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The coronavirus is new, but your immune system might still recognize it
by Katherine J. Wu
The New York Times Translate This Article
6 August 2020
On 6 August 2020 The New York Times reported:
Eight months ago, the new coronavirus was unknown. But to some of our immune cells, the virus was already something of a familiar foe. A flurry of recent studies has revealed that a large proportion of the population -- 20 to 50 percent of people in some places -- might harbor immunity assassins called T cells that recognize the new coronavirus despite having never encountered it before.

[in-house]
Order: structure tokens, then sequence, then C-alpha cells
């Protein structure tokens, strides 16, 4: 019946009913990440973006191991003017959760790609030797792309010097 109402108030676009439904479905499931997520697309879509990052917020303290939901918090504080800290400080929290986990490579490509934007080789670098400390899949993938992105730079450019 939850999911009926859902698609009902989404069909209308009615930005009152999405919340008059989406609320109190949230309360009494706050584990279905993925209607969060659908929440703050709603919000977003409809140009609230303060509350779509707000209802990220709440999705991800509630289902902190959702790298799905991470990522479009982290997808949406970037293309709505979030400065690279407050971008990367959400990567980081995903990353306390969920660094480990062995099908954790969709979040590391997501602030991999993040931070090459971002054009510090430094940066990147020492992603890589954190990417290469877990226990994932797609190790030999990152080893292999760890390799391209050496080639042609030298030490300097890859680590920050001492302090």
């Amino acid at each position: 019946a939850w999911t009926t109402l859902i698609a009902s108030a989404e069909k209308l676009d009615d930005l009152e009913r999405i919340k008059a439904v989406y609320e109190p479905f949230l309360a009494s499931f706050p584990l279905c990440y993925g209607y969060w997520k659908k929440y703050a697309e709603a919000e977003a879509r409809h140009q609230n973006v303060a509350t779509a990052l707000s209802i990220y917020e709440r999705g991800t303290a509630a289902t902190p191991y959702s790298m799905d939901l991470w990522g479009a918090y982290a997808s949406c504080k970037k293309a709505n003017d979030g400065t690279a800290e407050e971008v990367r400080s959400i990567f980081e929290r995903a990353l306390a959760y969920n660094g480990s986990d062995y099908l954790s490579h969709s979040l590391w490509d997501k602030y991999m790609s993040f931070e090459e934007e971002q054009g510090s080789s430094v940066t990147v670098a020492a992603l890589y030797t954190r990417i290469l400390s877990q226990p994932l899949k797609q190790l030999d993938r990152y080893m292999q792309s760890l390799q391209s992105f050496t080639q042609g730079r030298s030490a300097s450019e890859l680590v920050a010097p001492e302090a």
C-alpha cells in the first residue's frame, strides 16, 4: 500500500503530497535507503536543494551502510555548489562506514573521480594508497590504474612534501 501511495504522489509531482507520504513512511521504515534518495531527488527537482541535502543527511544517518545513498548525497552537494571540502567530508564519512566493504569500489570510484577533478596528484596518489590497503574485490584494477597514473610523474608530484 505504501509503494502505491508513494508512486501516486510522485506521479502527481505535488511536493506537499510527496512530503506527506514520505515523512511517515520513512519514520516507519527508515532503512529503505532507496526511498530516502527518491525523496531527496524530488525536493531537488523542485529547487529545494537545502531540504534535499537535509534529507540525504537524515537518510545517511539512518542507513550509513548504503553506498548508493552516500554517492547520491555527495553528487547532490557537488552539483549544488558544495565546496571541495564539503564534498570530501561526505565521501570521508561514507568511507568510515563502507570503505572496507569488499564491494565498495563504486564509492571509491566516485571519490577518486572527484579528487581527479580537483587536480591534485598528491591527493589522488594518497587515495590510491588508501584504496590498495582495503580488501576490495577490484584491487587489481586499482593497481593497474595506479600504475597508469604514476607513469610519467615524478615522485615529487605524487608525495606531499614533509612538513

Global Good News service views this news as a sign of rising positivity in the field of health, documenting the growth of life-supporting, evolutionary trends.
The presence of these T cells has intrigued experts, who said it was too soon to tell whether the cells would play a helpful, harmful, or entirely negligible role in the world's fight against the current coronavirus. But should these so-called cross-reactive T cells exert even a modest influence on the body's immune response to the new coronavirus, they might make the disease milder -- and perhaps partly explain why some people who catch the germ become very sick, while others are dealt only a glancing blow.
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